Alternatively, selecting a single item may cause that particular item to be highlighted, and select and info buttons, not originally displayed, to appear adjacent that item, e.g., next to the item or below it, thereby simplifying the initial sub-menu display. In addition, a short description for each item may be displayed. This may cause other items on the screen to shift position in order for all of this additional information to be displayed for the selected item. Then, if the select button is tapped, the item would be added to the selected items list and the screen may revert back to a list of the items, i.e., removal of the select and info buttons. When the info button is tapped, then a screen similar to that of FIG. 6C could be displayed as described below.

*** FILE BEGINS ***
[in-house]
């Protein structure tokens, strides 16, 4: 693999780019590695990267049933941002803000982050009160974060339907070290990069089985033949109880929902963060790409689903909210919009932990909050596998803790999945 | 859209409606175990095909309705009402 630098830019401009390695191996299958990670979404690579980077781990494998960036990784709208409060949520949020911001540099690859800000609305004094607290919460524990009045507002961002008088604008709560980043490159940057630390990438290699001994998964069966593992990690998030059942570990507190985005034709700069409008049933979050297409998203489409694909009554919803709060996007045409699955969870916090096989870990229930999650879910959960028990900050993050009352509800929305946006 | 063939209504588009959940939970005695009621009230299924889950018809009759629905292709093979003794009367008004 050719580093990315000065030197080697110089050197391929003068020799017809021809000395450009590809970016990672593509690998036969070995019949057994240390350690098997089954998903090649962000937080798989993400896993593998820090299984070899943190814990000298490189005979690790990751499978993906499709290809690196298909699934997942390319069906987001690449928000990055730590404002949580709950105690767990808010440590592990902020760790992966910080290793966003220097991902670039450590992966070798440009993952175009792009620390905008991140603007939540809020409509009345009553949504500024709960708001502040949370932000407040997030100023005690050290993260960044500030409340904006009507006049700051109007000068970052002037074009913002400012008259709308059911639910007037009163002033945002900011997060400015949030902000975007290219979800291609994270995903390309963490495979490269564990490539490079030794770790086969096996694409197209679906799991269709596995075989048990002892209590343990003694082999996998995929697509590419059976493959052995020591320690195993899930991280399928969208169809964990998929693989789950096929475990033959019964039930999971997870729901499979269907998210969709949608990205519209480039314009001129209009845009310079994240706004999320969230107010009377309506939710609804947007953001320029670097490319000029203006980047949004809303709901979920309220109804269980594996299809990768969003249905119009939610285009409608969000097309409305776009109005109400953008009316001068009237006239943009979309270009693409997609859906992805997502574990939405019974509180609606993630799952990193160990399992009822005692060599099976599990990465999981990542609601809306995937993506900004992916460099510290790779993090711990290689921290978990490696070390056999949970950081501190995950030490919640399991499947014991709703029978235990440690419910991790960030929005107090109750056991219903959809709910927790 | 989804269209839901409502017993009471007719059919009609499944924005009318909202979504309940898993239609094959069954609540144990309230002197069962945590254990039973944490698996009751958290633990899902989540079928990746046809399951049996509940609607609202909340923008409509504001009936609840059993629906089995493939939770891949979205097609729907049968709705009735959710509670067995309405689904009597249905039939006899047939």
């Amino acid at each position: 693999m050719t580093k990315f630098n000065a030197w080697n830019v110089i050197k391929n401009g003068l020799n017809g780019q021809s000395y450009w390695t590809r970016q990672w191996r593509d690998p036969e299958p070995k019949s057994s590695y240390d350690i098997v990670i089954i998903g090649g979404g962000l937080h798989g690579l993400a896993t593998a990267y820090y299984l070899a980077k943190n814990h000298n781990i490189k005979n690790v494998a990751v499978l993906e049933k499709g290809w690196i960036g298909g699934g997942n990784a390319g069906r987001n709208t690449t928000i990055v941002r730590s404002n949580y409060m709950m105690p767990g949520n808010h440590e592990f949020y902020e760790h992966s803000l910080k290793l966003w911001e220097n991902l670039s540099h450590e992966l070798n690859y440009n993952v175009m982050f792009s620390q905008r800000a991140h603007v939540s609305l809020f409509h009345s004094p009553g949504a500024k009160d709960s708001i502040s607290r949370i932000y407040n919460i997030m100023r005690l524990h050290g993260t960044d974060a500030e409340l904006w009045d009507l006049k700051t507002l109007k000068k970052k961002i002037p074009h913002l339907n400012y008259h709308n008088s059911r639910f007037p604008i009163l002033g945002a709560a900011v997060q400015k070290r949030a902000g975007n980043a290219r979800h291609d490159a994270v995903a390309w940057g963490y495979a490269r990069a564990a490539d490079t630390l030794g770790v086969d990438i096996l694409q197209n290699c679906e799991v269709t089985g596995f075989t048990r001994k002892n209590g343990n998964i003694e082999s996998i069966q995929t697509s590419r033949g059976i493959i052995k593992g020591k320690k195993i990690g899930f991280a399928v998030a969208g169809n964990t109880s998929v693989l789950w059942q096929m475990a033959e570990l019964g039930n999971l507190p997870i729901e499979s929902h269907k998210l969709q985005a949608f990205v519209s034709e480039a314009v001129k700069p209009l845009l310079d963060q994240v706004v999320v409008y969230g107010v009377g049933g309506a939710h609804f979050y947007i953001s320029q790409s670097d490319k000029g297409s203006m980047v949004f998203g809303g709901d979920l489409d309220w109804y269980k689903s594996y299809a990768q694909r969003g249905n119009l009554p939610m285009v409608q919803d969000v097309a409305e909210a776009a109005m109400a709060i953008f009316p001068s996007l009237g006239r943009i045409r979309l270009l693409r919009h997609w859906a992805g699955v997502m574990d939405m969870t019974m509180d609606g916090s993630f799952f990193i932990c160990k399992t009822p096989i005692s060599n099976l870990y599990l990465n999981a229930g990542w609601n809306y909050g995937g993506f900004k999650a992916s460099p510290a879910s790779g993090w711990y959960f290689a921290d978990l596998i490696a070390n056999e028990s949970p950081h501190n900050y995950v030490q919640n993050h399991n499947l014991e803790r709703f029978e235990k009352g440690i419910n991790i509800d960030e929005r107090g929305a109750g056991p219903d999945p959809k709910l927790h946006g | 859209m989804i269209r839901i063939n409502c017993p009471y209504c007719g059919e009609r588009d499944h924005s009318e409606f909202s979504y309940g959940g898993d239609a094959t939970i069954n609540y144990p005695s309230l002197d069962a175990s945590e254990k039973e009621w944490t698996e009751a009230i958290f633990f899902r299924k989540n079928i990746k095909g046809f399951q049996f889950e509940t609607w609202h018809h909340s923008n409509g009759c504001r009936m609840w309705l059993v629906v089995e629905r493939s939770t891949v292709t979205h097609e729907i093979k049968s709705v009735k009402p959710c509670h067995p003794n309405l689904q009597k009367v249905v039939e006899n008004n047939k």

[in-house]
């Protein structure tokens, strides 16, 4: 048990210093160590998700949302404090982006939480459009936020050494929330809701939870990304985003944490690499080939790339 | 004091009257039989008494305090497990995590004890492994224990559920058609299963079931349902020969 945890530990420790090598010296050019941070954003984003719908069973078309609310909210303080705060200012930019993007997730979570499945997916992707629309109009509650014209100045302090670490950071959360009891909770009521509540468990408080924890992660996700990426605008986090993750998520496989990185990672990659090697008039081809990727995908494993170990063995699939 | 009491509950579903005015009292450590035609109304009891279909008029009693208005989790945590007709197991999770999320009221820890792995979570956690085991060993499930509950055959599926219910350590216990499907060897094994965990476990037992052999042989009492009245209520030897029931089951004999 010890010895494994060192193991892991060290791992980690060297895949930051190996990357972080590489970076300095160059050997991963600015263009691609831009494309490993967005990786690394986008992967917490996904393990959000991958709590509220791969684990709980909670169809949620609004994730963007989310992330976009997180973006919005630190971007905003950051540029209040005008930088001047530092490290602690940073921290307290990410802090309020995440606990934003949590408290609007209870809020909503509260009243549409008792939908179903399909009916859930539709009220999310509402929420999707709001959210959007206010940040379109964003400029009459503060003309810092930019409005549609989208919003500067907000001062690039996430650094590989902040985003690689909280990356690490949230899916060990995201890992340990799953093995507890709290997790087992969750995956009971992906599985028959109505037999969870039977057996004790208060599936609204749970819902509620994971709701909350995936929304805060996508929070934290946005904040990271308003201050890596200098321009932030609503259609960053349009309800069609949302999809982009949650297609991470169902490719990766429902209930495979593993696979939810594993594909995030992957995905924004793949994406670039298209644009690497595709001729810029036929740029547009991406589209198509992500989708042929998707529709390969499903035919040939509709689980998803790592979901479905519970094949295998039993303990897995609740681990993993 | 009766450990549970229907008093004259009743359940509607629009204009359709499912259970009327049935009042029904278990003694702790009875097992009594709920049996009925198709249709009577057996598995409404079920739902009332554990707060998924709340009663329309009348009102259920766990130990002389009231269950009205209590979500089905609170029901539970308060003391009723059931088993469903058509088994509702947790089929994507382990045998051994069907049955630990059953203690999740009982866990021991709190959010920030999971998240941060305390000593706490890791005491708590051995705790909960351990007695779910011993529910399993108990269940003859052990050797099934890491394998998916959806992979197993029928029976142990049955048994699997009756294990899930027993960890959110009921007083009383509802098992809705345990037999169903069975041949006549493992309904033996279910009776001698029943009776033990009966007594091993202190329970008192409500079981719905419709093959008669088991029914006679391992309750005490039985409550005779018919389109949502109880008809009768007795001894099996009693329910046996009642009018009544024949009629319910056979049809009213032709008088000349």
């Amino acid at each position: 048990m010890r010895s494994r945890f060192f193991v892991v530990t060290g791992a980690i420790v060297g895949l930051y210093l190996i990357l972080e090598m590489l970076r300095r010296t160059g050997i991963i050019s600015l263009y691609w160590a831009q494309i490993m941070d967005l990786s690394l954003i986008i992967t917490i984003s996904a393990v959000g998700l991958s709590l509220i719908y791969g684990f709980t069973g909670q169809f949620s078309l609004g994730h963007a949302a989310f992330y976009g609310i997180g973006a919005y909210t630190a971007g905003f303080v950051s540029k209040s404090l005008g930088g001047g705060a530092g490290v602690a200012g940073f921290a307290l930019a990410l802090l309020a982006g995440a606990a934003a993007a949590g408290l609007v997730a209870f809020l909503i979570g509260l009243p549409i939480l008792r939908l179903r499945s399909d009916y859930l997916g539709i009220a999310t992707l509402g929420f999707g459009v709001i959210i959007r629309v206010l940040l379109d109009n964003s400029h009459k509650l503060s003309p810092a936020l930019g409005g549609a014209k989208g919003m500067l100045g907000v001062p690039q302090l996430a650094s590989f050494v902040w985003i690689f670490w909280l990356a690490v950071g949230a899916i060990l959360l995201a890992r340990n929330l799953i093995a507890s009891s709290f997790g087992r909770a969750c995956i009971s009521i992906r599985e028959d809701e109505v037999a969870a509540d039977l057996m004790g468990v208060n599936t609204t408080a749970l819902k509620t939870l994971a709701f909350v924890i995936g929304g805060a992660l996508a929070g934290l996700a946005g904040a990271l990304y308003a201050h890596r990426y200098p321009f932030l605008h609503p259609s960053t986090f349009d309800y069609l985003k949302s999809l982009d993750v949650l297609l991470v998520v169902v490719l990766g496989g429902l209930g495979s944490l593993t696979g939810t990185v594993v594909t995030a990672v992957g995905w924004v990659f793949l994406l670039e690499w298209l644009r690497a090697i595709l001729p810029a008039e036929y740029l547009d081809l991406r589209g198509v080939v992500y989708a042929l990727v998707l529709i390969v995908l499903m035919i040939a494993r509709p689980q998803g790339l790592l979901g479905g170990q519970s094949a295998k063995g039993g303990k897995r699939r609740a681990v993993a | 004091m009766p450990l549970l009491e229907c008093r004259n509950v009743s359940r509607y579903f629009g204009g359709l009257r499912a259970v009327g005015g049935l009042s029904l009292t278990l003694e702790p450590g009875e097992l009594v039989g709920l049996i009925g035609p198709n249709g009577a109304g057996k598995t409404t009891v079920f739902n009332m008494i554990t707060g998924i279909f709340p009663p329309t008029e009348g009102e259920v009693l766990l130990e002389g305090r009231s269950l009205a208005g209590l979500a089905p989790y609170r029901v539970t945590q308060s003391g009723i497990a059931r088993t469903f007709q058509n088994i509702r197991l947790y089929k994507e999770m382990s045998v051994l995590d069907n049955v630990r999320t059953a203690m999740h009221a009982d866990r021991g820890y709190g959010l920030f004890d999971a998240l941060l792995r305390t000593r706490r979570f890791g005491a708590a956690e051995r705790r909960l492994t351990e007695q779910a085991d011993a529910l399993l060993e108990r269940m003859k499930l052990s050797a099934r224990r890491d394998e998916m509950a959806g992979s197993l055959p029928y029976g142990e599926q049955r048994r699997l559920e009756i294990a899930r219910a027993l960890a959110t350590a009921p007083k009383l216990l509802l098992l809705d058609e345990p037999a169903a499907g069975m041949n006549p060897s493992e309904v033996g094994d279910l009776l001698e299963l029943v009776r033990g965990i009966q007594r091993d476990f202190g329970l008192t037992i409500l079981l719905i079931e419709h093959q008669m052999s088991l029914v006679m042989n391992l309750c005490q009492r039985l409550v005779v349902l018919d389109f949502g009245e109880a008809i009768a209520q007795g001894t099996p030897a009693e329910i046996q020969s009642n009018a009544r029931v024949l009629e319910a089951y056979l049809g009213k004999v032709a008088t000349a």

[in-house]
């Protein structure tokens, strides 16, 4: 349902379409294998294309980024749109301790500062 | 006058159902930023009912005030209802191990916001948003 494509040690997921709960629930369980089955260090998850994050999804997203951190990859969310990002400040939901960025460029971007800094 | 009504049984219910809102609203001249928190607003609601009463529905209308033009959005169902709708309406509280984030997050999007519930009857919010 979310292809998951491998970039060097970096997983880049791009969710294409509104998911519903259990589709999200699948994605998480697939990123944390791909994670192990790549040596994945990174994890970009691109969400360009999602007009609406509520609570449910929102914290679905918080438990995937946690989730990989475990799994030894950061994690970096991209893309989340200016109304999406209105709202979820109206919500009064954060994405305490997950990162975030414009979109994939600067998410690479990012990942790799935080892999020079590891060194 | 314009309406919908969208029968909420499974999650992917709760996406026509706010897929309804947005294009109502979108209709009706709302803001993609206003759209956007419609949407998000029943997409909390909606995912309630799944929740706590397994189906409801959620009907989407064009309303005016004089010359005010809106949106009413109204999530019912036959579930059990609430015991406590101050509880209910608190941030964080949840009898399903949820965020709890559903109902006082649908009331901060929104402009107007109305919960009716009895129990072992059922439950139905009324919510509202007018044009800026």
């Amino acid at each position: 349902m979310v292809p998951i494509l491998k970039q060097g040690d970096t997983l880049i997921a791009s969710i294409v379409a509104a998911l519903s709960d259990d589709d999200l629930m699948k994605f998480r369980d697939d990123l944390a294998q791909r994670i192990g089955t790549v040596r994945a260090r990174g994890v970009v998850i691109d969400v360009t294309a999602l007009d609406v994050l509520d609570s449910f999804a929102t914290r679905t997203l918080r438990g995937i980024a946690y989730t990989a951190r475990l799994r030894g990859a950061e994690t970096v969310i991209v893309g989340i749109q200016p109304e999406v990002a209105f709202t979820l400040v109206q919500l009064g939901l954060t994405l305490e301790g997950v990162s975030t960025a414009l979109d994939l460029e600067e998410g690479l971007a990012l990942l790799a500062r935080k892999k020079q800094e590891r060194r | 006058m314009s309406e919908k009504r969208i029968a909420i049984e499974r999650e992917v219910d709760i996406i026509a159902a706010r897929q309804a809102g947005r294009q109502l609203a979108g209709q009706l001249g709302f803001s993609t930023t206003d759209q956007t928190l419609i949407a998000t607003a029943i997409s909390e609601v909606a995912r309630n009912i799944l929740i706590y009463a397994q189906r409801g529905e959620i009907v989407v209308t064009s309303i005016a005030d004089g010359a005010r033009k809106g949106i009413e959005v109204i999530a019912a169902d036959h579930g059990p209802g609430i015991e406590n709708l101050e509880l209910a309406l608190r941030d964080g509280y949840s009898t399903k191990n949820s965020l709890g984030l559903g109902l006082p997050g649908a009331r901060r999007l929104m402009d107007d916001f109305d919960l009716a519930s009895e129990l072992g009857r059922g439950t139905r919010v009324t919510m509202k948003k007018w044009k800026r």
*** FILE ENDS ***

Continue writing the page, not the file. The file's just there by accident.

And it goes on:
When the back button is touched in operation 526, the previous sub-menu/menu may be displayed. For example, when the back button is touched in the display may switch from the display of FIG. 6C back to the tapas sub-menu in FIG. 6B. When the back button is touched when the tapas sub-menu in FIGS. 6A or 6B, the display may return to the eat lower level menu of FIG. 4B. Alternatively or additionally, a home button may be provided to return the display to the IMM of FIG. 4A.

The other menu category displays may function in a similar manner. When selected items is touched, all items ordered from that position and/or all items ordered by the table and corresponding quantity ordered may be displayed, as illustrated in FIG. 6D. The quantity may be altered on this display by touching the up/down buttons therein.